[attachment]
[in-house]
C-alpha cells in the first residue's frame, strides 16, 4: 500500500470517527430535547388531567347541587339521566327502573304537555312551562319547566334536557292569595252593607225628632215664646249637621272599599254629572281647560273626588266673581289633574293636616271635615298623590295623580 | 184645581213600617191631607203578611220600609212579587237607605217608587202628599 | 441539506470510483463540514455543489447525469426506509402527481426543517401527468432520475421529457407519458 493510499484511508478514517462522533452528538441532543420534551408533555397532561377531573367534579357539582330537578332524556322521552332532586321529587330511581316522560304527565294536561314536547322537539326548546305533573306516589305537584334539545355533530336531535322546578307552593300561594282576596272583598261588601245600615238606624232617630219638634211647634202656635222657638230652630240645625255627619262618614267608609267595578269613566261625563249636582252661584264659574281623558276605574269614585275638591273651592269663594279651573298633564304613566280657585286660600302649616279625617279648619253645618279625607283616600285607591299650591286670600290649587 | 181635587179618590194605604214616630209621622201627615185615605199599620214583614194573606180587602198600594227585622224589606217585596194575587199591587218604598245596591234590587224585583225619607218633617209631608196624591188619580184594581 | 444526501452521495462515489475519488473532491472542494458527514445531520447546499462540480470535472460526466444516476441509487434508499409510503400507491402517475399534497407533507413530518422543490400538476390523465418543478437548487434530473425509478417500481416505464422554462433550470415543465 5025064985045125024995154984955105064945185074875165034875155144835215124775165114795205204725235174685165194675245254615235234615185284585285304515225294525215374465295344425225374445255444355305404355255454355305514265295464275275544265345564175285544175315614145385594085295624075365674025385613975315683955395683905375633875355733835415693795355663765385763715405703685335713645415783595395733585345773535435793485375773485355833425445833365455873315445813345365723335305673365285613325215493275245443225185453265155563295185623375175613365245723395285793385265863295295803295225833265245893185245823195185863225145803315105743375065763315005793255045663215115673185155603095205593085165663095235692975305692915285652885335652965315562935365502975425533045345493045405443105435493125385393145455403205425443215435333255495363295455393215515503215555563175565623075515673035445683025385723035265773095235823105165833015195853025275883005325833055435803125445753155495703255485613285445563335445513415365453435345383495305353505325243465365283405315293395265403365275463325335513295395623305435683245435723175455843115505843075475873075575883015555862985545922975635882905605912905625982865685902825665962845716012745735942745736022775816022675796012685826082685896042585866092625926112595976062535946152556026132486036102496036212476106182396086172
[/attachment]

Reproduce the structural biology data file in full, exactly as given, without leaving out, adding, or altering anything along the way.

[in-house]
C-alpha cells in the first residue's frame, strides 16, 4: 500500500470517527430535547388531567347541587339521566327502573304537555312551562319547566334536557292569595252593607225628632215664646249637621272599599254629572281647560273626588266673581289633574293636616271635615298623590295623580 | 184645581213600617191631607203578611220600609212579587237607605217608587202628599 | 441539506470510483463540514455543489447525469426506509402527481426543517401527468432520475421529457407519458 493510499484511508478514517462522533452528538441532543420534551408533555397532561377531573367534579357539582330537578332524556322521552332532586321529587330511581316522560304527565294536561314536547322537539326548546305533573306516589305537584334539545355533530336531535322546578307552593300561594282576596272583598261588601245600615238606624232617630219638634211647634202656635222657638230652630240645625255627619262618614267608609267595578269613566261625563249636582252661584264659574281623558276605574269614585275638591273651592269663594279651573298633564304613566280657585286660600302649616279625617279648619253645618279625607283616600285607591299650591286670600290649587 | 181635587179618590194605604214616630209621622201627615185615605199599620214583614194573606180587602198600594227585622224589606217585596194575587199591587218604598245596591234590587224585583225619607218633617209631608196624591188619580184594581 | 444526501452521495462515489475519488473532491472542494458527514445531520447546499462540480470535472460526466444516476441509487434508499409510503400507491402517475399534497407533507413530518422543490400538476390523465418543478437548487434530473425509478417500481416505464422554462433550470415543465 5025064985045125024995154984955105064945185074875165034875155144835215124775165114795205204725235174685165194675245254615235234615185284585285304515225294525215374465295344425225374445255444355305404355255454355305514265295464275275544265345564175285544175315614145385594085295624075365674025385613975315683955395683905375633875355733835415693795355663765385763715405703685335713645415783595395733585345773535435793485375773485355833425445833365455873315445813345365723335305673365285613325215493275245443225185453265155563295185623375175613365245723395285793385265863295295803295225833265245893185245823195185863225145803315105743375065763315005793255045663215115673185155603095205593085165663095235692975305692915285652885335652965315562935365502975425533045345493045405443105435493125385393145455403205425443215435333255495363295455393215515503215555563175565623075515673035445683025385723035265773095235823105165833015195853025275883005325833055435803125445753155495703255485613285445563335445513415365453435345383495305353505325243465365283405315293395265403365275463325335513295395623305435683245435723175455843115505843075475873075575883015555862985545922975635882905605912905625982865685902825665962845716012745735942745736022775816022675796012685826082685896042585866092625926112595976062535946152556026132486036102496036212476106182396086172